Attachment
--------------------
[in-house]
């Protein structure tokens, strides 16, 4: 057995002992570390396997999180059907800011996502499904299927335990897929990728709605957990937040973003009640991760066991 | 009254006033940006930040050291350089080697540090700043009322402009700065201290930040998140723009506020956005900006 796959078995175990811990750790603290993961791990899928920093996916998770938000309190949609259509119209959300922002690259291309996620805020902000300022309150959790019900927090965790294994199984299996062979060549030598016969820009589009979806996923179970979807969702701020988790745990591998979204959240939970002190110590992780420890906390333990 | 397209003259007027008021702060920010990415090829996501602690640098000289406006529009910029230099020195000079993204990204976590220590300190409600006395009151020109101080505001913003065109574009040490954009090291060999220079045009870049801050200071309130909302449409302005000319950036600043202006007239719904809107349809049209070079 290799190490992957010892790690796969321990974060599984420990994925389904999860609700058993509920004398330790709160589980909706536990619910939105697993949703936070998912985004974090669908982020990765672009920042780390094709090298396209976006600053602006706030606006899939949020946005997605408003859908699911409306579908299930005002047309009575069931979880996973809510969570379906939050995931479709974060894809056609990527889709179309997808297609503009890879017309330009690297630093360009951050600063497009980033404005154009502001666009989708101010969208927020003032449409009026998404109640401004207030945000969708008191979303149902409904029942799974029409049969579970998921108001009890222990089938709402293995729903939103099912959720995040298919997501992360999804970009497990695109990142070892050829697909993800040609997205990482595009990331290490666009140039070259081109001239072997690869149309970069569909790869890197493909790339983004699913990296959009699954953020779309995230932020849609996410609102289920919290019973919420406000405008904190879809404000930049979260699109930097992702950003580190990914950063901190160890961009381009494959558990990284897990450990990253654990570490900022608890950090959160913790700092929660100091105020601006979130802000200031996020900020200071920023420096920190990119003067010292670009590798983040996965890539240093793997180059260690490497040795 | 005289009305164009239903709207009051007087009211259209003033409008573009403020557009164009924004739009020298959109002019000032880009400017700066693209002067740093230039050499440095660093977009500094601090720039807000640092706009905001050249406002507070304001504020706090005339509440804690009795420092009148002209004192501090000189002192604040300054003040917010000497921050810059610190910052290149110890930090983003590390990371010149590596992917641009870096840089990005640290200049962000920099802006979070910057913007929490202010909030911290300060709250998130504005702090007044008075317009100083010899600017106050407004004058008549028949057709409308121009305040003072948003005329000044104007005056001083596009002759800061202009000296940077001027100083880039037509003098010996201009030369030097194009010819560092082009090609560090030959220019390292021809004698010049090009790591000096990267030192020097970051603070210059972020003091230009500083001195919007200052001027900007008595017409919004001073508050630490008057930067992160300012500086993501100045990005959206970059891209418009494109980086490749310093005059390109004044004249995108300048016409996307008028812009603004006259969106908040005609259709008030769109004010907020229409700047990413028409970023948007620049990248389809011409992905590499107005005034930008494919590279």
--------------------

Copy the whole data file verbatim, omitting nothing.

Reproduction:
[in-house]
């Protein structure tokens, strides 16, 4: 057995002992570390396997999180059907800011996502499904299927335990897929990728709605957990937040973003009640991760066991 | 009254006033940006930040050291350089080697540090700043009322402009700065201290930040998140723009506020956005900006 796959078995175990811990750790603290993961791990899928920093996916998770938000309190949609259509119209959300922002690259291309996620805020902000300022309150959790019900927090965790294994199984299996062979060549030598016969820009589009979806996923179970979807969702701020988790745990591998979204959240939970002190110590992780420890906390333990 | 397209003259007027008021702060920010990415090829996501602690640098000289406006529009910029230099020195000079993204990204976590220590300190409600006395009151020109101080505001913003065109574009040490954009090291060999220079045009870049801050200071309130909302449409302005000319950036600043202006007239719904809107349809049209070079 290799190490992957010892790690796969321990974060599984420990994925389904999860609700058993509920004398330790709160589980909706536990619910939105697993949703936070998912985004974090669908982020990765672009920042780390094709090298396209976006600053602006706030606006899939949020946005997605408003859908699911409306579908299930005002047309009575069931979880996973809510969570379906939050995931479709974060894809056609990527889709179309997808297609503009890879017309330009690297630093360009951050600063497009980033404005154009502001666009989708101010969208927020003032449409009026998404109640401004207030945000969708008191979303149902409904029942799974029409049969579970998921108001009890222990089938709402293995729903939103099912959720995040298919997501992360999804970009497990695109990142070892050829697909993800040609997205990482595009990331290490666009140039070259081109001239072997690869149309970069569909790869890197493909790339983004699913990296959009699954953020779309995230932020849609996410609102289920919290019973919420406000405008904190879809404000930049979260699109930097992702950003580190990914950063901190160890961009381009494959558990990284897990450990990253654990570490900022608890950090959160913790700092929660100091105020601006979130802000200031996020900020200071920023420096920190990119003067010292670009590798983040996965890539240093793997180059260690490497040795 | 005289009305164009239903709207009051007087009211259209003033409008573009403020557009164009924004739009020298959109002019000032880009400017700066693209002067740093230039050499440095660093977009500094601090720039807000640092706009905001050249406002507070304001504020706090005339509440804690009795420092009148002209004192501090000189002192604040300054003040917010000497921050810059610190910052290149110890930090983003590390990371010149590596992917641009870096840089990005640290200049962000920099802006979070910057913007929490202010909030911290300060709250998130504005702090007044008075317009100083010899600017106050407004004058008549028949057709409308121009305040003072948003005329000044104007005056001083596009002759800061202009000296940077001027100083880039037509003098010996201009030369030097194009010819560092082009090609560090030959220019390292021809004698010049090009790591000096990267030192020097970051603070210059972020003091230009500083001195919007200052001027900007008595017409919004001073508050630490008057930067992160300012500086993501100045990005959206970059891209418009494109980086490749310093005059390109004044004249995108300048016409996307008028812009603004006259969106908040005609259709008030769109004010907020229409700047990413028409970023948007620049990248389809011409992905590499107005005034930008494919590279």